There are a number of stone-lined pots built into the ground for cooking. Popular items to pop in are eggs, potatoes, corn and even fish, which are steamed naturally. I enjoyed a simple boiled egg, which tasted amazing as we sat on the geothermally heated ground, looking up at the steep volcanic slopes surrounding us.

Camping and the Aogoshima spirit

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Aogashima’s lone campsite is free for anyone wishing to use it but bring your own equipment.

The area is also the location of the island’s lone campsite, which is free for anyone wishing to use it. Anyone interested needs to make a reservation (Japanese) and should bring their own camping equipment as there is none for rent.

The facility has been closed periodically due to the coronavirus pandemic, so it’s best to check the island’s website for up-to-date information regarding opening times before making an advance booking. Waking up to the view of the sun coming up over the edge of the outer volcano and experiencing cooking your food using the geothermal steam vents certainly makes the effort of bringing your own camping equipment worthwhile.

For a unique tipple, try Aogashima’s liquor, hanatare. This 60 percent shochu (Japanese spirit distilled from sweet potatoes, rice, wheat, etc.) is only available on the island. It certainly helped warm me up after a day’s trekking around the island. Tours of the shochu factory and tasting sessions are available by pre-booking through the island’s website. If a factory tour is not your thing, you can enjoy this beverage at one of the two izakaya (Japanese eatery bars), which also offer delicious local cuisine.

Sacred Aogashima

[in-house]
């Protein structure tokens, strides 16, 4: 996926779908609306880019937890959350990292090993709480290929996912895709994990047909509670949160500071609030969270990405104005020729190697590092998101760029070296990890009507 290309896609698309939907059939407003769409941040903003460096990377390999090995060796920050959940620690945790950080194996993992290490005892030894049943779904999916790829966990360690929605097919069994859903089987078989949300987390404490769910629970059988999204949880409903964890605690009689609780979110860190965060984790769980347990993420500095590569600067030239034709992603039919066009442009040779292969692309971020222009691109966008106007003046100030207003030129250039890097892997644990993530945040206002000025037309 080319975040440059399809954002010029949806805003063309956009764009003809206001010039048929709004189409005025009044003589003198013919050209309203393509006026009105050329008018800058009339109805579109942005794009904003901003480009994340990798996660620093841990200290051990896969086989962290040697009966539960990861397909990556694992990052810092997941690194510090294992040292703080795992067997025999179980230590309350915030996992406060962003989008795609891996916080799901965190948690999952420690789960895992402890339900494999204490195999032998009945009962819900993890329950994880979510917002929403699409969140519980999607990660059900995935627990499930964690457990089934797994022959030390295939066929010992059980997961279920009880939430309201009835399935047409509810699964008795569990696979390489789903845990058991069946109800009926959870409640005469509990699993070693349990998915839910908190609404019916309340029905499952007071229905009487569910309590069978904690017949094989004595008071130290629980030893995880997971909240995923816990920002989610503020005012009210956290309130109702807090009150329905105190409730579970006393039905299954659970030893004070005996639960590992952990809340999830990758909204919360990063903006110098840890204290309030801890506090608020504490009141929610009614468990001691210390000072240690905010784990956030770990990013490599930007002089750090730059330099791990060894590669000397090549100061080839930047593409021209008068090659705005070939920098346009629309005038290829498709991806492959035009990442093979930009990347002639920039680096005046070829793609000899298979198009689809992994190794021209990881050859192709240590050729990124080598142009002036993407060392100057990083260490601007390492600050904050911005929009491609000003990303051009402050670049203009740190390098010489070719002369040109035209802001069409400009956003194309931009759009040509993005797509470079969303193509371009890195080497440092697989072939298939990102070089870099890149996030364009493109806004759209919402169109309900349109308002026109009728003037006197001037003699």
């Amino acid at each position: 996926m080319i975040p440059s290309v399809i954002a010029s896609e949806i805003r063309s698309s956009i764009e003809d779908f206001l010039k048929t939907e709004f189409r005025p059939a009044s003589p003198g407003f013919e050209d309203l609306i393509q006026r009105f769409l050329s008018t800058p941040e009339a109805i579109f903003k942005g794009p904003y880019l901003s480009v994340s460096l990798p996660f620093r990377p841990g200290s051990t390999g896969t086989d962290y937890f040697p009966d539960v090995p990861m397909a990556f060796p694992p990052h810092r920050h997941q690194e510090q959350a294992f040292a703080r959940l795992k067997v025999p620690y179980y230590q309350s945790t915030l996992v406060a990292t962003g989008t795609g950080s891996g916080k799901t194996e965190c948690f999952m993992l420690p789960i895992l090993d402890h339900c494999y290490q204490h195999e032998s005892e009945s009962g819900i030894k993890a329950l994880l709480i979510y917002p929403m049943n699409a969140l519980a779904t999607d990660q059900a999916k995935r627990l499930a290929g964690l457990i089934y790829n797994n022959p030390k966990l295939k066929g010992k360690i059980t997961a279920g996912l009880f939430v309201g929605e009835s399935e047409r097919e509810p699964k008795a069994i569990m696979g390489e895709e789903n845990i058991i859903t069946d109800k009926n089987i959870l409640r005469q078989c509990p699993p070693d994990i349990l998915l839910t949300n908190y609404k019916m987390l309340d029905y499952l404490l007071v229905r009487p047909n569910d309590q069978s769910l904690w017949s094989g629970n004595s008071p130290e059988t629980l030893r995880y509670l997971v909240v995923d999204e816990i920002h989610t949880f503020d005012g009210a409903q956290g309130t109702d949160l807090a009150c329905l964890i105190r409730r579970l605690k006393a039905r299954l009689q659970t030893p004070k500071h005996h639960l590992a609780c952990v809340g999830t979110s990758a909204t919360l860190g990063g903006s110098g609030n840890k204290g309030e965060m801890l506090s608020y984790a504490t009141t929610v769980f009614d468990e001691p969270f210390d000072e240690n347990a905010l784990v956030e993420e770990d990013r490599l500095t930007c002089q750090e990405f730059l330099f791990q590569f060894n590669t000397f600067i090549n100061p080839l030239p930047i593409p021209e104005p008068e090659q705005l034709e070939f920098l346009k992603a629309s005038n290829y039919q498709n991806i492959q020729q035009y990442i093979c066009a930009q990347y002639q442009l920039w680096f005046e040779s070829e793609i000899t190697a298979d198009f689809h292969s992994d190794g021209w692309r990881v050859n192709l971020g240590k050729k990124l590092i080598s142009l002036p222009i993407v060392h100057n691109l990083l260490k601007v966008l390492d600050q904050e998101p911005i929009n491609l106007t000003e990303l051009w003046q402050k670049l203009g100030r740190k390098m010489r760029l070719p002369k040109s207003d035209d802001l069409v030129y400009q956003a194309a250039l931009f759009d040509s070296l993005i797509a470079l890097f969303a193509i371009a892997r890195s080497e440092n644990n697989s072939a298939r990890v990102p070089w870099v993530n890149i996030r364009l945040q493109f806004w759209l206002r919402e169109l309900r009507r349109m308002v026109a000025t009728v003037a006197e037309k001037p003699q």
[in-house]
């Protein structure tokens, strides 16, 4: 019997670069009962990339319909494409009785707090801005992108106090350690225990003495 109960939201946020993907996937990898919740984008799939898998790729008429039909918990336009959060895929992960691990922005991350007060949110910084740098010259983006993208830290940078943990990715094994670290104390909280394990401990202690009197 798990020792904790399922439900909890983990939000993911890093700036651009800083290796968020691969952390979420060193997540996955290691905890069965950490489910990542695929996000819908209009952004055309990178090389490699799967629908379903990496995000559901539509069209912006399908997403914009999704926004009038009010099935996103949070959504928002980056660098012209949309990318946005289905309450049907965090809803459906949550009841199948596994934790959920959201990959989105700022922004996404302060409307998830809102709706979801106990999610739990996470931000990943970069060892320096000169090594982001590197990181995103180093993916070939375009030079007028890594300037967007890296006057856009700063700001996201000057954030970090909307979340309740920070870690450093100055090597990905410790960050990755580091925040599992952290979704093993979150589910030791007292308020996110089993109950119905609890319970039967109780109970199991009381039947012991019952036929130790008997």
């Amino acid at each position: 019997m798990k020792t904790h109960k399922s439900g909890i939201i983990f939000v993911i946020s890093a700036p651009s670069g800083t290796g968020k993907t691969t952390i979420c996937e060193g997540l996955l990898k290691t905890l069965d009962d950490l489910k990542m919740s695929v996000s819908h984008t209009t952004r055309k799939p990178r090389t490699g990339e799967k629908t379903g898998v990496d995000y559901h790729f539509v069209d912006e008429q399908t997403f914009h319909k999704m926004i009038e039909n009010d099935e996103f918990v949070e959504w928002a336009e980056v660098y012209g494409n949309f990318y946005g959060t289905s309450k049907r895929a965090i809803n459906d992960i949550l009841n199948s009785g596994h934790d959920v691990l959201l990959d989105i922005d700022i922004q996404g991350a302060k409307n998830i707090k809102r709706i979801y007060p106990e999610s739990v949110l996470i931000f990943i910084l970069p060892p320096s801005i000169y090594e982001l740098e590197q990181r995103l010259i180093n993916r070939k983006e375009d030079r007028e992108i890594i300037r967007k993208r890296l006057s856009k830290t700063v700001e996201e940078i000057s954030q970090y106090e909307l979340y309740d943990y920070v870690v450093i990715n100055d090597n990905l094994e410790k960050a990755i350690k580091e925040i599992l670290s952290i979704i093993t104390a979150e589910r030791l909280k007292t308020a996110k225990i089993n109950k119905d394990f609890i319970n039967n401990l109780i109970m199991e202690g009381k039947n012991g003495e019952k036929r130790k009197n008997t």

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Locals leave offerings at Konpira Shrine for favorable winds and safe travels.

Dotted around the island are many shrines and gravestones that reflect the unique history and geography of the island. One shrine worth a visit is Konpira Shrine, which is located next to the helipad. Local people leave offerings at this little shrine in the hope of favorable winds and safe travels on the ocean, showing how important good weather is to the people of this island due to its remote location. The views from the shrine are spectacular. On a clear day, you can see Hachijojima.

Other shrines were established due to the unusual practice of women not being allowed to live inside the outer crater during their menstrual cycle for fear of upsetting the island gods. During this time, they had to relocate to a dedicated hamlet on the external side of the outer volcano—a practice that only stopped in the 1950s.

Another notable shrine is Todaisho Shrine, often referred to as “the red shrine” due to its color. The red contrast against the blue background makes the shrine stand out and is a landmark on the island.

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The tiny island has only around 170 residents.

The vast number of graves around the island are due to a great eruption in 1785 that led to the development of the current second cone inside the crater. The eruption took the life of 140 islanders and led to the evacuation of the remaining 163 residents who escaped to Hachijojima. The eruption and related pyroclastic flow lasted for two years and it took a further 50 years for the majority of the evacuees to return to the island.

All these sights and more can easily be enjoyed on a two-day, one-night visit. Aogashima may not be the easiest island to get to, but I certainly wasn’t disappointed and I don’t think any visitor would be. It’s full of character, incredible views and like no other place in the world.

For more information, visit the Tokyo Metropolitan Government “Tokyo Treasure Islands Project” official website.